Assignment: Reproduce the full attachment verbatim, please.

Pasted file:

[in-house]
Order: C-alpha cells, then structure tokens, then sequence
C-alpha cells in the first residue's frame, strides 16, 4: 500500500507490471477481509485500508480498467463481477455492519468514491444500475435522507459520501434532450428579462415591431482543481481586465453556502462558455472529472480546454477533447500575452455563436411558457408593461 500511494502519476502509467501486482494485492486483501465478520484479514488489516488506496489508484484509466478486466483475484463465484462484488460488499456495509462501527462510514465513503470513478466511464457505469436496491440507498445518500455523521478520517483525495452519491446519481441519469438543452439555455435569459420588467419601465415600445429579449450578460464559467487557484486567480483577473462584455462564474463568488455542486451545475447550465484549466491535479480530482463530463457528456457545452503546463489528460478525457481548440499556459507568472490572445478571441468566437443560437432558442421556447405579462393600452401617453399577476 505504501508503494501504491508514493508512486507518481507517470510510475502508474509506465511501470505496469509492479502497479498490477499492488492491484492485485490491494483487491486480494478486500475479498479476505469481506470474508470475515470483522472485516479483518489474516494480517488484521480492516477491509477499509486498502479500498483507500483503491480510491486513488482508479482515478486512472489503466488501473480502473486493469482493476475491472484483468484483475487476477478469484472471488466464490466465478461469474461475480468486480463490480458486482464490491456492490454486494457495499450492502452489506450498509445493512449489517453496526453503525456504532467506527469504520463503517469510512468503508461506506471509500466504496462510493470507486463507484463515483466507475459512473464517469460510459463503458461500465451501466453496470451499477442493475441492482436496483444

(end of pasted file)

[in-house]
Order: C-alpha cells, then structure tokens, then sequence
C-alpha cells in the first residue's frame, strides 16, 4: 500500500507490471477481509485500508480498467463481477455492519468514491444500475435522507459520501434532450428579462415591431482543481481586465453556502462558455472529472480546454477533447500575452455563436411558457408593461 500511494502519476502509467501486482494485492486483501465478520484479514488489516488506496489508484484509466478486466483475484463465484462484488460488499456495509462501527462510514465513503470513478466511464457505469436496491440507498445518500455523521478520517483525495452519491446519481441519469438543452439555455435569459420588467419601465415600445429579449450578460464559467487557484486567480483577473462584455462564474463568488455542486451545475447550465484549466491535479480530482463530463457528456457545452503546463489528460478525457481548440499556459507568472490572445478571441468566437443560437432558442421556447405579462393600452401617453399577476 505504501508503494501504491508514493508512486507518481507517470510510475502508474509506465511501470505496469509492479502497479498490477499492488492491484492485485490491494483487491486480494478486500475479498479476505469481506470474508470475515470483522472485516479483518489474516494480517488484521480492516477491509477499509486498502479500498483507500483503491480510491486513488482508479482515478486512472489503466488501473480502473486493469482493476475491472484483468484483475487476477478469484472471488466464490466465478461469474461475480468486480463490480458486482464490491456492490454486494457495499450492502452489506450498509445493512449489517453496526453503525456504532467506527469504520463503517469510512468503508461506506471509500466504496462510493470507486463507484463515483466507475459512473464517469460510459463503458461500465451501466453496470451499477442493475441492482436496483444